The expert believes that today we can discuss not a new version of the concept of a moral subject, but, above all, the redefinition of the sanctity.
“Sacred vessel” or fragmented components of the body?
Tatiana Shchyttsova began her lecture with a description of the case Moore v. Regents of the University of California. This case occurred in 1990. It dealt with the issue of property rights to one's own cells taken in samples by doctors or researchers. In 1976, John Moore was treated for hairy cell leukemia by physician David Golde, a cancer researcher. Moore's cancer cells were later developed into a cell line that was commercialized. The California Supreme Court ruled that a hospital patient's discarded blood and tissue samples are not his personal property and that individuals do not have rights to a share in the profits earned from commercial products or research derived from their cells. At the trial there were two judges: the liberal judge argued that Moore has the right to have an income created by the cell line discovery, and the conservative one claimed that “the plaintiff wants to compare the human vessel — the only object that enjoys the highest esteem and protection in all civilized societies — with commercial goods.”
Modern life sciences render the fragmented body materials valuable rather than the body itself. In this context, the definition of a person as a certain unity is absolutely irrelevant. Thus, we can conclude that there is a conflict of humanistic individualism and a new biotechnological approach.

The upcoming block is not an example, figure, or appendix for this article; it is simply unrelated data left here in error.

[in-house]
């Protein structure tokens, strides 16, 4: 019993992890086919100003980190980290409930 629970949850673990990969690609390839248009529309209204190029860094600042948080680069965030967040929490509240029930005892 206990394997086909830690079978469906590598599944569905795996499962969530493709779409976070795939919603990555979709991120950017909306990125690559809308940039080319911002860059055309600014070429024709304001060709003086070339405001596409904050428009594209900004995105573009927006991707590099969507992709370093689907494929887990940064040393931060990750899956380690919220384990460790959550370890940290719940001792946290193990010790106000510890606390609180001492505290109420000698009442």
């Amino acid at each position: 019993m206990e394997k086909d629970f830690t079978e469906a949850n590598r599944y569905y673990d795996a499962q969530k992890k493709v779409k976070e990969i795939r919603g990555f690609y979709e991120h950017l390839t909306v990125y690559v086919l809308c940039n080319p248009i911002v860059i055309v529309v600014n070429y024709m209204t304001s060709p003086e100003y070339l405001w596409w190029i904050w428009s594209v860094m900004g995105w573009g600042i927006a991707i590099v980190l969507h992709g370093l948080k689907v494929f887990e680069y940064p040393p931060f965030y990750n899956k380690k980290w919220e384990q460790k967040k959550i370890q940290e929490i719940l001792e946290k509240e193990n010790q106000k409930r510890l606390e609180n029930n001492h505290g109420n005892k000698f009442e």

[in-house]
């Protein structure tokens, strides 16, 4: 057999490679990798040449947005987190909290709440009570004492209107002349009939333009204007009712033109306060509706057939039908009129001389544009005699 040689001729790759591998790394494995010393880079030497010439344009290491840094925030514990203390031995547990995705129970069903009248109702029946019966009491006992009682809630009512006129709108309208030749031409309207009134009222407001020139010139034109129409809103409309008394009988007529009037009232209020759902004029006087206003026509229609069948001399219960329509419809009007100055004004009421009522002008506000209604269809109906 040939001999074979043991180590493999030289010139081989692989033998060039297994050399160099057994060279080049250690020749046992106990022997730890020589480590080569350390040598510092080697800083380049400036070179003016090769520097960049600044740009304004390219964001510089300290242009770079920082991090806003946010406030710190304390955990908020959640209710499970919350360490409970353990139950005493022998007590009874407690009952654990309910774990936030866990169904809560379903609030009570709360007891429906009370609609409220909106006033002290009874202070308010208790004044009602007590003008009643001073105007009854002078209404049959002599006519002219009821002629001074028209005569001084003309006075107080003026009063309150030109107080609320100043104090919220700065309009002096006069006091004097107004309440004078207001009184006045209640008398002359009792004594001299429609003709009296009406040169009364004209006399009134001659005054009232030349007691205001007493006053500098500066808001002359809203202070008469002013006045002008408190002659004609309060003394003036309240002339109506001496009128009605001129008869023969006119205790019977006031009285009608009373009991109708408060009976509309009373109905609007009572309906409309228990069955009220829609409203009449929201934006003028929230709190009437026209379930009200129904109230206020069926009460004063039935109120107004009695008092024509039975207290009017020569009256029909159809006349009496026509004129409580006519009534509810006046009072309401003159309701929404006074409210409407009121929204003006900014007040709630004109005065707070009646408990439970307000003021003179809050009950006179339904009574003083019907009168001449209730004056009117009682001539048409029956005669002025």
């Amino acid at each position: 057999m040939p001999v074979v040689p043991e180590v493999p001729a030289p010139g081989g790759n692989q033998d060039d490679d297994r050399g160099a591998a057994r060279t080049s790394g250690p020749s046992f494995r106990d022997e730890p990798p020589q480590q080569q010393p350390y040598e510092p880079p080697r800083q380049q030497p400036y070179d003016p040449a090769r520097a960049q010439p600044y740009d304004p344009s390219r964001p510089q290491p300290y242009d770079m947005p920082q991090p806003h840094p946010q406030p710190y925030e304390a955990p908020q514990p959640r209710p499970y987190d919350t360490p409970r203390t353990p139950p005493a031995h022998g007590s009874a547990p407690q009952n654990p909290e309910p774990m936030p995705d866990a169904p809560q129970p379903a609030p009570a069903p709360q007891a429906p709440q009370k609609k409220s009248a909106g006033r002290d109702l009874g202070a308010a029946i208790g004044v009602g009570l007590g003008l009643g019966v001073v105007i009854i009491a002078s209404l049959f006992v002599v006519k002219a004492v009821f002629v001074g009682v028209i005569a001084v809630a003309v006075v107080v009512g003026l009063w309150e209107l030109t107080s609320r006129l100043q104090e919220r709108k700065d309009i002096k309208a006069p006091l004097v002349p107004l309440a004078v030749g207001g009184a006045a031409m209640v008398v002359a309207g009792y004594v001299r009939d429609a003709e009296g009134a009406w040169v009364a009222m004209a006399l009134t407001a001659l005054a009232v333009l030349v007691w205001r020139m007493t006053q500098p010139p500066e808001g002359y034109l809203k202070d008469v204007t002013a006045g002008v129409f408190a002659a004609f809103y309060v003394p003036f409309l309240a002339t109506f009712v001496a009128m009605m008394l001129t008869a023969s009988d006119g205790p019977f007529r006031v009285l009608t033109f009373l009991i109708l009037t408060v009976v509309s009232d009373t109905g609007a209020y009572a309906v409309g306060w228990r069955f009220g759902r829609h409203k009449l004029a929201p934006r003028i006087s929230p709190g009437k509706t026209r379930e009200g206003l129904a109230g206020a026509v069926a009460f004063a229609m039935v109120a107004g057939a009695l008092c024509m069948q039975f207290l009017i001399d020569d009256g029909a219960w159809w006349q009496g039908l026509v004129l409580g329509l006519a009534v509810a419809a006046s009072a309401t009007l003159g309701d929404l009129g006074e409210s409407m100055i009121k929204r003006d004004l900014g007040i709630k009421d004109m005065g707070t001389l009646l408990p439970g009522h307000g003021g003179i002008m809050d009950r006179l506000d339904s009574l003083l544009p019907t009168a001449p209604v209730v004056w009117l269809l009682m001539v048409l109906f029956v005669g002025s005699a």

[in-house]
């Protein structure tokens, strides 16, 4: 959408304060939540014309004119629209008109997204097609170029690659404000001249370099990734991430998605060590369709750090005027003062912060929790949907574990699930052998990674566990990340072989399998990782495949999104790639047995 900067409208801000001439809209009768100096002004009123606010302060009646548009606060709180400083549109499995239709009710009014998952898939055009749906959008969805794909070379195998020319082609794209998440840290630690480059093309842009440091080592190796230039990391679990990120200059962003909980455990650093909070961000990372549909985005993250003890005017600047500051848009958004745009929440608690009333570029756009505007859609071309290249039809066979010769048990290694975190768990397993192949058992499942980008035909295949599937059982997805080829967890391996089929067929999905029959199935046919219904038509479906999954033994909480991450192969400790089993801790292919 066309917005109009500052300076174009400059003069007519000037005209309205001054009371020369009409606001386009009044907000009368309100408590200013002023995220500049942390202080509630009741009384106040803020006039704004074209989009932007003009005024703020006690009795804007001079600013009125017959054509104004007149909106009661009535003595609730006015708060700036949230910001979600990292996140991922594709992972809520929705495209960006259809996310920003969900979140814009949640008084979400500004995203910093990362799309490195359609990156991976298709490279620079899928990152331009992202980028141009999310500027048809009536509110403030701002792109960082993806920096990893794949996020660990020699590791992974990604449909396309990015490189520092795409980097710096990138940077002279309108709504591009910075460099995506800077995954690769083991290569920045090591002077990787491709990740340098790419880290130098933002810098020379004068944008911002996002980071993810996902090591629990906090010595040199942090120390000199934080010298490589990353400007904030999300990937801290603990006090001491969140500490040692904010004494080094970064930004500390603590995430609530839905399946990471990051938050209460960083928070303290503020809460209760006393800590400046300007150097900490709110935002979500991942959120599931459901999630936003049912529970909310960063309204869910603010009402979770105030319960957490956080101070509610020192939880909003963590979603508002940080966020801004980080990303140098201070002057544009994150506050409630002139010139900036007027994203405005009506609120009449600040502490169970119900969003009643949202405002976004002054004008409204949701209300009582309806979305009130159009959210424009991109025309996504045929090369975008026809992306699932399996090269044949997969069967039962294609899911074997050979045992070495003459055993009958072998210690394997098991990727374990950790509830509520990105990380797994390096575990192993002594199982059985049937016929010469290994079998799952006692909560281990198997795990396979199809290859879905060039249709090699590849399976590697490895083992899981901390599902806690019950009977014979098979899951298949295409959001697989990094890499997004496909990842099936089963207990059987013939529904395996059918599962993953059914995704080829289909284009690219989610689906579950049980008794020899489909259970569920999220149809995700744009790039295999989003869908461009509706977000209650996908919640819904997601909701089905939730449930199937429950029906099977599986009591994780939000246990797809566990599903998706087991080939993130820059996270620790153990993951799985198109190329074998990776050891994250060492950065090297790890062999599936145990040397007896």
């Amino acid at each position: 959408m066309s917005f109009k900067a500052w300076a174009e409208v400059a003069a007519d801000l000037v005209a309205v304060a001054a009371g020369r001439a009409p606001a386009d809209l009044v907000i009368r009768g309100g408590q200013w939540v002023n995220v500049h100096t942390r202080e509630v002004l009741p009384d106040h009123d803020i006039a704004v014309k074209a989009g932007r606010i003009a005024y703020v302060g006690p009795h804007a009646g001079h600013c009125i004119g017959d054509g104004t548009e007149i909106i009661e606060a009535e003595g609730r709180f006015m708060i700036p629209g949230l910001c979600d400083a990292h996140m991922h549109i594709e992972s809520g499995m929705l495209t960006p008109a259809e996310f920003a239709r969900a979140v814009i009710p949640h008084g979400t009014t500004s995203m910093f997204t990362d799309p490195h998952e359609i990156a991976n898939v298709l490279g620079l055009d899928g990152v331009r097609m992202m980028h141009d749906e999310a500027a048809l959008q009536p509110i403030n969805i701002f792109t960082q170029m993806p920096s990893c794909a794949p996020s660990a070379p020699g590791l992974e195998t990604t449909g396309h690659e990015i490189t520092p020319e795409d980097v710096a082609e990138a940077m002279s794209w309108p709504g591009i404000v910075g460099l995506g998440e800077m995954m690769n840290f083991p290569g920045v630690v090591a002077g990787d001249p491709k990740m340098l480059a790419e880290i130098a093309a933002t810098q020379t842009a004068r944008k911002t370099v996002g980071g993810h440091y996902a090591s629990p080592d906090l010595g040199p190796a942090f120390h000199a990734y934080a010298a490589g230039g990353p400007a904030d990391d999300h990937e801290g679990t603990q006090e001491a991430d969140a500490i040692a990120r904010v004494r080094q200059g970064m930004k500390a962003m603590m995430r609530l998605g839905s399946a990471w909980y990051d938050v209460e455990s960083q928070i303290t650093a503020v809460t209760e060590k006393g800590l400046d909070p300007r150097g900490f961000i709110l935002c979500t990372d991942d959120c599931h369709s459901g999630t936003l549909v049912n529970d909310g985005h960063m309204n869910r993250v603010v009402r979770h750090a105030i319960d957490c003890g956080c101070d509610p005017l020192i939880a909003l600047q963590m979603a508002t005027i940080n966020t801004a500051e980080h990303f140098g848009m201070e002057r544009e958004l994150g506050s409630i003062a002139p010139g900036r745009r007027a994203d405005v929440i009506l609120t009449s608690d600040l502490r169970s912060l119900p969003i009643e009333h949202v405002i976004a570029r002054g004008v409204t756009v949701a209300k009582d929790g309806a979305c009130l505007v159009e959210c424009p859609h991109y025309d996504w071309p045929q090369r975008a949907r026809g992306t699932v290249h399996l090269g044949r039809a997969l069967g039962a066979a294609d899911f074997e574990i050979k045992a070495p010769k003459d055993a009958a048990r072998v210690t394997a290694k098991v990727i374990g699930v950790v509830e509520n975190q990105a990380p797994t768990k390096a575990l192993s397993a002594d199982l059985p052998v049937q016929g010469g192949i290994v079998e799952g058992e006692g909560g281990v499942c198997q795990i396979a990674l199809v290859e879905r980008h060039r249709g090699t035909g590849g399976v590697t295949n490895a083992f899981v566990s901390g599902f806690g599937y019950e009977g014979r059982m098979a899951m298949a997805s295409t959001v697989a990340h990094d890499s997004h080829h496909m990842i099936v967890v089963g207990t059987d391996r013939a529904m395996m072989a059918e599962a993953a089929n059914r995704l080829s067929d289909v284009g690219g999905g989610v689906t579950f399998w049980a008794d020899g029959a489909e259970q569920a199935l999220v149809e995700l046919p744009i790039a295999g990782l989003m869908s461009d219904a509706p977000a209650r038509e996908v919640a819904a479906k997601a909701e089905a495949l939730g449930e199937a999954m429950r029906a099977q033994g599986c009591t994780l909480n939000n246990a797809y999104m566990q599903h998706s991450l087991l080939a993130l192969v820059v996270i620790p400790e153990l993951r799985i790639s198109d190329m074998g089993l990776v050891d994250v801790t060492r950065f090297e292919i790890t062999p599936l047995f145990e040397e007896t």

Collapse of practical dualism
The opposition of subject and object forms the basis of practical dualism. The first trend stated that a person is a part of the nature (natural science object, medicine, etc.). The second trend is linked to the principle of subjectivity (moral autonomy, the integrity of every human individual, human consciousness).
In the era of biotechnology practical dualism collapses, because, on the one hand, biotechnology controls the human nature as an object of study, but the same human nature can be understood as a natural basis of a person and subjectivity.
The doctrine of the sanctity of life: “for” or “against”?
Present concerns indicate the danger of desacralisation of things that had a sacred status.
So is it possible for the biotechnology and human dignity to co-exist? The only country that managed to do it right now is Germany.
The movements of pro-life and pro-choice illustrate the confrontation of these positions. The leitmotif of the discussions between them today is the statement that the recognition of the sanctity of life may be justified only by religion, thus the doctrine can not be universal moral for the society.
The main idea of the Tatiana Shchyttsova’s lecture was “Respect the right of every human life to be a surprise for oneself.”